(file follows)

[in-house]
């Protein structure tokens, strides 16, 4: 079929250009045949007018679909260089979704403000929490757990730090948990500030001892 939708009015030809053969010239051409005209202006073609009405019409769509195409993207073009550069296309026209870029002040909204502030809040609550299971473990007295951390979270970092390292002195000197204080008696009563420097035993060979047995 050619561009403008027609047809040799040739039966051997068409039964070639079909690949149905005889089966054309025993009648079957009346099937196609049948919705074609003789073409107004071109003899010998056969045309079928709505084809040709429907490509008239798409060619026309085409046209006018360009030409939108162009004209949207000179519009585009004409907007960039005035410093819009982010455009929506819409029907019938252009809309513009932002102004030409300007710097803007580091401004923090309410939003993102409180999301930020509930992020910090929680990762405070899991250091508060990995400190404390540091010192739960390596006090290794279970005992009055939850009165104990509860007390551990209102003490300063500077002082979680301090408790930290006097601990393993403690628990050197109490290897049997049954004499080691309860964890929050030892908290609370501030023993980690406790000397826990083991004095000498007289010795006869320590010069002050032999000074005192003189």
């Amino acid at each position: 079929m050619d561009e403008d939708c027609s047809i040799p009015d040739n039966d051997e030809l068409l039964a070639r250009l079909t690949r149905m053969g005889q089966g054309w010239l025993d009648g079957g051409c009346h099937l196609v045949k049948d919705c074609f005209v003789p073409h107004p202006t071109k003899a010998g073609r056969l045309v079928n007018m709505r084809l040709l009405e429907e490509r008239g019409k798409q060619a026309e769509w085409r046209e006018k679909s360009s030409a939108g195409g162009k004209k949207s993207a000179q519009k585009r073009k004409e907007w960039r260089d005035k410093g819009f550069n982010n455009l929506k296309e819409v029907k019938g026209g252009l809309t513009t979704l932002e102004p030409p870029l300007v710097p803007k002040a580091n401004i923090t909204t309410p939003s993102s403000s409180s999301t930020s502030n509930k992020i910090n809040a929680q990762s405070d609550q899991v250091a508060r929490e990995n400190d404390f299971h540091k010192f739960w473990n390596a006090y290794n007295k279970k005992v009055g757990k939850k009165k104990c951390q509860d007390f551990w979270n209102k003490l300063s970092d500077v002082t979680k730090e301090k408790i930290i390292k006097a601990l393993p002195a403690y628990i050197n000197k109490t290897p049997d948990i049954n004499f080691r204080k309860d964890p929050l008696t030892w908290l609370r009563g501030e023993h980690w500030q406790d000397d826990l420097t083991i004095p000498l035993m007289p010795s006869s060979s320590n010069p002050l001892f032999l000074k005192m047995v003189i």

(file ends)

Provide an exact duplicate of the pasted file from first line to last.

[in-house]
């Protein structure tokens, strides 16, 4: 079929250009045949007018679909260089979704403000929490757990730090948990500030001892 939708009015030809053969010239051409005209202006073609009405019409769509195409993207073009550069296309026209870029002040909204502030809040609550299971473990007295951390979270970092390292002195000197204080008696009563420097035993060979047995 050619561009403008027609047809040799040739039966051997068409039964070639079909690949149905005889089966054309025993009648079957009346099937196609049948919705074609003789073409107004071109003899010998056969045309079928709505084809040709429907490509008239798409060619026309085409046209006018360009030409939108162009004209949207000179519009585009004409907007960039005035410093819009982010455009929506819409029907019938252009809309513009932002102004030409300007710097803007580091401004923090309410939003993102409180999301930020509930992020910090929680990762405070899991250091508060990995400190404390540091010192739960390596006090290794279970005992009055939850009165104990509860007390551990209102003490300063500077002082979680301090408790930290006097601990393993403690628990050197109490290897049997049954004499080691309860964890929050030892908290609370501030023993980690406790000397826990083991004095000498007289010795006869320590010069002050032999000074005192003189």
């Amino acid at each position: 079929m050619d561009e403008d939708c027609s047809i040799p009015d040739n039966d051997e030809l068409l039964a070639r250009l079909t690949r149905m053969g005889q089966g054309w010239l025993d009648g079957g051409c009346h099937l196609v045949k049948d919705c074609f005209v003789p073409h107004p202006t071109k003899a010998g073609r056969l045309v079928n007018m709505r084809l040709l009405e429907e490509r008239g019409k798409q060619a026309e769509w085409r046209e006018k679909s360009s030409a939108g195409g162009k004209k949207s993207a000179q519009k585009r073009k004409e907007w960039r260089d005035k410093g819009f550069n982010n455009l929506k296309e819409v029907k019938g026209g252009l809309t513009t979704l932002e102004p030409p870029l300007v710097p803007k002040a580091n401004i923090t909204t309410p939003s993102s403000s409180s999301t930020s502030n509930k992020i910090n809040a929680q990762s405070d609550q899991v250091a508060r929490e990995n400190d404390f299971h540091k010192f739960w473990n390596a006090y290794n007295k279970k005992v009055g757990k939850k009165k104990c951390q509860d007390f551990w979270n209102k003490l300063s970092d500077v002082t979680k730090e301090k408790i930290i390292k006097a601990l393993p002195a403690y628990i050197n000197k109490t290897p049997d948990i049954n004499f080691r204080k309860d964890p929050l008696t030892w908290l609370r009563g501030e023993h980690w500030q406790d000397d826990l420097t083991i004095p000498l035993m007289p010795s006869s060979s320590n010069p002050l001892f032999l000074k005192m047995v003189i």